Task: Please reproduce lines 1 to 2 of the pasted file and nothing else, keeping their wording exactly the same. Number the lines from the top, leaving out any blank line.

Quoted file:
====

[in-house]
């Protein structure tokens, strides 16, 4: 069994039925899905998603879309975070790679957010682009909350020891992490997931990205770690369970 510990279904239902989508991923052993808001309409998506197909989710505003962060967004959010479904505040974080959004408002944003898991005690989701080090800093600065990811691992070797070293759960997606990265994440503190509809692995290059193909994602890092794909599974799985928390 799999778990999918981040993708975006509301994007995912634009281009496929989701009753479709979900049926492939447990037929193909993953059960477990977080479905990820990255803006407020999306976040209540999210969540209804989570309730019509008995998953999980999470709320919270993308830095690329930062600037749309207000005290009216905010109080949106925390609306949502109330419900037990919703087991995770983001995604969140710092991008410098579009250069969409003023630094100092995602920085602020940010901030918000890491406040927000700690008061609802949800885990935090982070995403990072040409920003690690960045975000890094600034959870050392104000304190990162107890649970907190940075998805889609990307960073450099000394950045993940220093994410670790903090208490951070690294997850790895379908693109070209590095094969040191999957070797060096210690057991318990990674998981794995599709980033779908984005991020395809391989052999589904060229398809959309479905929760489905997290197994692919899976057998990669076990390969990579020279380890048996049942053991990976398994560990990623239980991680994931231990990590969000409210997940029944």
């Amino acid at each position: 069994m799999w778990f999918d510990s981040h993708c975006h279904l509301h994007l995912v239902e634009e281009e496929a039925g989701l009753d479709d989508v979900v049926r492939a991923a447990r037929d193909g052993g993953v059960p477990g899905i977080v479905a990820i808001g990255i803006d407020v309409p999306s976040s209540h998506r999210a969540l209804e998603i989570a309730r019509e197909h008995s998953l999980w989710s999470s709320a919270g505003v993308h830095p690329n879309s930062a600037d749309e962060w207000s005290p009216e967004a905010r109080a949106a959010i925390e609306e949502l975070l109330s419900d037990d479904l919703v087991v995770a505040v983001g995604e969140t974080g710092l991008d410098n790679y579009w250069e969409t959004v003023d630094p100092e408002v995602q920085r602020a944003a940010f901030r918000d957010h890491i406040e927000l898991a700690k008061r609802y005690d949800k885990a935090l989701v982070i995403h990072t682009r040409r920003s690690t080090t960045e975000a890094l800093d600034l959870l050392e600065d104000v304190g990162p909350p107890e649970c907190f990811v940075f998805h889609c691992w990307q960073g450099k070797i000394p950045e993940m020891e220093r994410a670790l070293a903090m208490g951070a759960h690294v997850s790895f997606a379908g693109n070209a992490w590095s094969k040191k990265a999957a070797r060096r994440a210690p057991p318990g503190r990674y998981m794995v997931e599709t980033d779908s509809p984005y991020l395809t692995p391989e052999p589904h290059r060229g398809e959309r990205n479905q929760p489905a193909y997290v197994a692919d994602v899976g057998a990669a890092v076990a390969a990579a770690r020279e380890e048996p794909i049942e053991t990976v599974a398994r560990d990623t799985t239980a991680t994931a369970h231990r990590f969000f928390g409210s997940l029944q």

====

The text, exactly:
[in-house]
């Protein structure tokens, strides 16, 4: 069994039925899905998603879309975070790679957010682009909350020891992490997931990205770690369970 510990279904239902989508991923052993808001309409998506197909989710505003962060967004959010479904505040974080959004408002944003898991005690989701080090800093600065990811691992070797070293759960997606990265994440503190509809692995290059193909994602890092794909599974799985928390 799999778990999918981040993708975006509301994007995912634009281009496929989701009753479709979900049926492939447990037929193909993953059960477990977080479905990820990255803006407020999306976040209540999210969540209804989570309730019509008995998953999980999470709320919270993308830095690329930062600037749309207000005290009216905010109080949106925390609306949502109330419900037990919703087991995770983001995604969140710092991008410098579009250069969409003023630094100092995602920085602020940010901030918000890491406040927000700690008061609802949800885990935090982070995403990072040409920003690690960045975000890094600034959870050392104000304190990162107890649970907190940075998805889609990307960073450099000394950045993940220093994410670790903090208490951070690294997850790895379908693109070209590095094969040191999957070797060096210690057991318990990674998981794995599709980033779908984005991020395809391989052999589904060229398809959309479905929760489905997290197994692919899976057998990669076990390969990579020279380890048996049942053991990976398994560990990623239980991680994931231990990590969000409210997940029944």